Had they done so they would have discovered that you cannot trademark/copyright protect ideas, nor can you protect common phrases or names such as… names of holidays and festivals. If that were what disney/Pixar sought to do the trademark application would have been summarily turned down.
So the next phase of investigation would have logically been to discover what was actually being sought and what are the precedent examples. Remember there have been any number of films made with the titles of holidays (“Fourth of July,” and “Halloween,” for example). No one would try to trademark the NAME itself because it is not allowed. Nor did the producers of those films seek to take over the holidays or their celebrations and wrench them out of the hands of those wishing to observe them. So what WAS in need of protection?
Especially in an animated feature, but in smaller ways true of any production, there is ancillary design and artwork that CAN be protected. Title designs, designs of posters, for example, can be protected. In an animated feature the characters and their appearance can be copyrighted and protected.
You are free to make a copy of Mickey Mouse, but if you attempt to appropriate that figure for your own commercial use Disney will hammer you. You are free to enjoy Halloween but if you copy and appropriate the figure and designs of the film’s logo or poster image for your own commercial use without proper licensing, prepare to pay a huge penalty.
And THAT is what the petition for trademark protection sought to protect, it was the name IN ASSOCIATION with thetype, logo design and the drawings of the characters specific to the film.
Had it been pursued to completion no one, certainly not Disney or Pixar would try to stop someone from celebrating Dia De Los Muertos. And it would not have been economically worthwhile coming after some family that used the same but protected logo or characters for a home-brew party. But you would not have legally been able to use the logo or the characters in a commercial, for-profit project. In essence you are not allowed to make money off of the work of others. Why would you have a problem with that unless you too wanted to appropriate someone else’s work as your own?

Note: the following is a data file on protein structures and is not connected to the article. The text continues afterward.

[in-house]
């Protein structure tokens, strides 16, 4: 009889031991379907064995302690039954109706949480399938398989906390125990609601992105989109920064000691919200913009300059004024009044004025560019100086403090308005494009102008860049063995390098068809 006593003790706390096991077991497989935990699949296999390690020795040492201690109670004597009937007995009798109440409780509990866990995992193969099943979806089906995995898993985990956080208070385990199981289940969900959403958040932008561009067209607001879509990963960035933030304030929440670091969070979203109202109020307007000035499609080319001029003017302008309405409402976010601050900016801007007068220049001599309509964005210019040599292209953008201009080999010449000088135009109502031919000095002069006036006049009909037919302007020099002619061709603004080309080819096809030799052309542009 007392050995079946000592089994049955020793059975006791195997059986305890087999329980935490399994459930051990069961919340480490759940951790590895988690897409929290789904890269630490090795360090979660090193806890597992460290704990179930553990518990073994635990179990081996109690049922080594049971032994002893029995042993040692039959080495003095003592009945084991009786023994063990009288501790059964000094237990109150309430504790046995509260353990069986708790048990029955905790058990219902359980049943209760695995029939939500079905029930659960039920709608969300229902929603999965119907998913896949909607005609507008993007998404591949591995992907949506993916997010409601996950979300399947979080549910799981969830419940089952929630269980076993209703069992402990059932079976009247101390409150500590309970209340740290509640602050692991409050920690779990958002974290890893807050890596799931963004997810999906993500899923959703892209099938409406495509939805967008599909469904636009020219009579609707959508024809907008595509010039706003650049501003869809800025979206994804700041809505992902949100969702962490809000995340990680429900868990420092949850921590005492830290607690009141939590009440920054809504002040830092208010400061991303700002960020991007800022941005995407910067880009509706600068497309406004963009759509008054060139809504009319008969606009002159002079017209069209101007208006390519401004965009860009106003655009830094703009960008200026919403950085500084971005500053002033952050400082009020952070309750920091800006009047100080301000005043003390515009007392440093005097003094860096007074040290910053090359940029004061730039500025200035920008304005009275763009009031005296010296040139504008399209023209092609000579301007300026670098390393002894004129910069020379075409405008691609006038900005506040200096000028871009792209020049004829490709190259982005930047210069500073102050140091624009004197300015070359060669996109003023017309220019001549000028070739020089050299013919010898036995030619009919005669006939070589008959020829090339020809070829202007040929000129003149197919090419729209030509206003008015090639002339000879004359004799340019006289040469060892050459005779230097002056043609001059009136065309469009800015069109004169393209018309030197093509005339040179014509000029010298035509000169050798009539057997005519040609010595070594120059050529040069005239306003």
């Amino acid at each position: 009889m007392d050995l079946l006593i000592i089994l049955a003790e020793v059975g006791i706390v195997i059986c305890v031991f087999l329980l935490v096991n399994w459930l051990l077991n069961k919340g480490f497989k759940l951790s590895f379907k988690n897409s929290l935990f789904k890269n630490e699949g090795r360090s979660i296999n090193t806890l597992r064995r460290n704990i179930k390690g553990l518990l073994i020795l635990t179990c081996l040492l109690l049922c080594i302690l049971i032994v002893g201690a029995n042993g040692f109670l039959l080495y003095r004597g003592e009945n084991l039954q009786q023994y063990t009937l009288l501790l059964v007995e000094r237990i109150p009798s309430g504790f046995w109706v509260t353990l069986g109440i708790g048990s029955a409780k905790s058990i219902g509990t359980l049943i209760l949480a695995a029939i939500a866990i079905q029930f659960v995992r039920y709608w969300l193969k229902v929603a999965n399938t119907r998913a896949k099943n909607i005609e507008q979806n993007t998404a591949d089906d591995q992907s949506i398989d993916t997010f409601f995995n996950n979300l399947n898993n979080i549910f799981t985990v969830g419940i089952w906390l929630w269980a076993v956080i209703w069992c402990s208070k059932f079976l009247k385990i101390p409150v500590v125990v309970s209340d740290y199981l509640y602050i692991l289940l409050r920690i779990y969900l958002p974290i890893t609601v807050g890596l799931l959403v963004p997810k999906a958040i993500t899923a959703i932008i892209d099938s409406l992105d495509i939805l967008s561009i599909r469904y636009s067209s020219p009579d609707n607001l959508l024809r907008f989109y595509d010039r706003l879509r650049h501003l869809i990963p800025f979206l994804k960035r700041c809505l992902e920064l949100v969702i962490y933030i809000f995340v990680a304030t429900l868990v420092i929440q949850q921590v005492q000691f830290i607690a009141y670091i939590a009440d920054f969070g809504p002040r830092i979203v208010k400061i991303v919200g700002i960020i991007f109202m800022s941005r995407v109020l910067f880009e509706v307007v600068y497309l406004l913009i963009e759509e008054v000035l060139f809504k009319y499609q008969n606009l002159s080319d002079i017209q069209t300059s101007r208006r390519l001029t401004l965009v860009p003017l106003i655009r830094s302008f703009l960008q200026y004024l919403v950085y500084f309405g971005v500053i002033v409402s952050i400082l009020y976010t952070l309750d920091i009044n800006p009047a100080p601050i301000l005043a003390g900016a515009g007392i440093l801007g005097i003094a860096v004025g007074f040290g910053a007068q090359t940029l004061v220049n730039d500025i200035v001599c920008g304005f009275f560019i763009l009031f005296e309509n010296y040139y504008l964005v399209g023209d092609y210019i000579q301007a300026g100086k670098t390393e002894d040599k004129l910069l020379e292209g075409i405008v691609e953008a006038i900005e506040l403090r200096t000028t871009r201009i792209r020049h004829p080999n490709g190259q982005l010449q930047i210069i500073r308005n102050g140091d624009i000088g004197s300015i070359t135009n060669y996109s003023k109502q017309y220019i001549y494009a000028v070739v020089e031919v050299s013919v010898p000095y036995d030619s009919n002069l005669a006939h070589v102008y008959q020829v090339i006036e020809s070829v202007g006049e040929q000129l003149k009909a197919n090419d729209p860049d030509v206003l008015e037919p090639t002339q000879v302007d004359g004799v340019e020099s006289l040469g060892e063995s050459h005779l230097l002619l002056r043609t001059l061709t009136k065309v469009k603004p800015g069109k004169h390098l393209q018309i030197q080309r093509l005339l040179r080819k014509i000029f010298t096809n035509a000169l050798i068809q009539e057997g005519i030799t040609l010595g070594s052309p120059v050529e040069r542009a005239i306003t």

Any of us who create designs or logos know that lots of company names use words that one cannot trademark or copyright: it is the PACKAGE of design, layout, graphic, etc. that can be trademarked. If you are a designer, graphic artist, or content provider for such creative services you ought to be concerned about a situation where a large group of essentially uninformed people can get all stirred up for a bogus issue and cause the disruption of your project over utter B.S.
Is this going to be the legacy of social media: that mental midgets can totally misunderstand something but rouse enough others suffering from similar intellectual handicaps to destroy projects over nothing?
Personally I think it already is.